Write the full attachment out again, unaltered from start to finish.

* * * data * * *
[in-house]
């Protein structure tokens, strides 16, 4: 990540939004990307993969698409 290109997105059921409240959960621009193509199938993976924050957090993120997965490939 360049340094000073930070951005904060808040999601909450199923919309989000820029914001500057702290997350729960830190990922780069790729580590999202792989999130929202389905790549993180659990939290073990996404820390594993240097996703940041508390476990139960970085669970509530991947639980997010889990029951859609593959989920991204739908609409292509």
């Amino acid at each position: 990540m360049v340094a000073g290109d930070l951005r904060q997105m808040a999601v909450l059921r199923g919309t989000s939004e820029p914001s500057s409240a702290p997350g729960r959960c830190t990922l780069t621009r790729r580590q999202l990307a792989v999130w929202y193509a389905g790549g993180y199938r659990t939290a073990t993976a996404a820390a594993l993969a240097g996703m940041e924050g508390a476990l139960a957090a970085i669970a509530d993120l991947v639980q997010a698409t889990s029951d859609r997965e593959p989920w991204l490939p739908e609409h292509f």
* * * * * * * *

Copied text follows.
[in-house]
């Protein structure tokens, strides 16, 4: 990540939004990307993969698409 290109997105059921409240959960621009193509199938993976924050957090993120997965490939 360049340094000073930070951005904060808040999601909450199923919309989000820029914001500057702290997350729960830190990922780069790729580590999202792989999130929202389905790549993180659990939290073990996404820390594993240097996703940041508390476990139960970085669970509530991947639980997010889990029951859609593959989920991204739908609409292509």
């Amino acid at each position: 990540m360049v340094a000073g290109d930070l951005r904060q997105m808040a999601v909450l059921r199923g919309t989000s939004e820029p914001s500057s409240a702290p997350g729960r959960c830190t990922l780069t621009r790729r580590q999202l990307a792989v999130w929202y193509a389905g790549g993180y199938r659990t939290a073990t993976a996404a820390a594993l993969a240097g996703m940041e924050g508390a476990l139960a957090a970085i669970a509530d993120l991947v639980q997010a698409t889990s029951d859609r997965e593959p989920w991204l490939p739908e609409h292509f």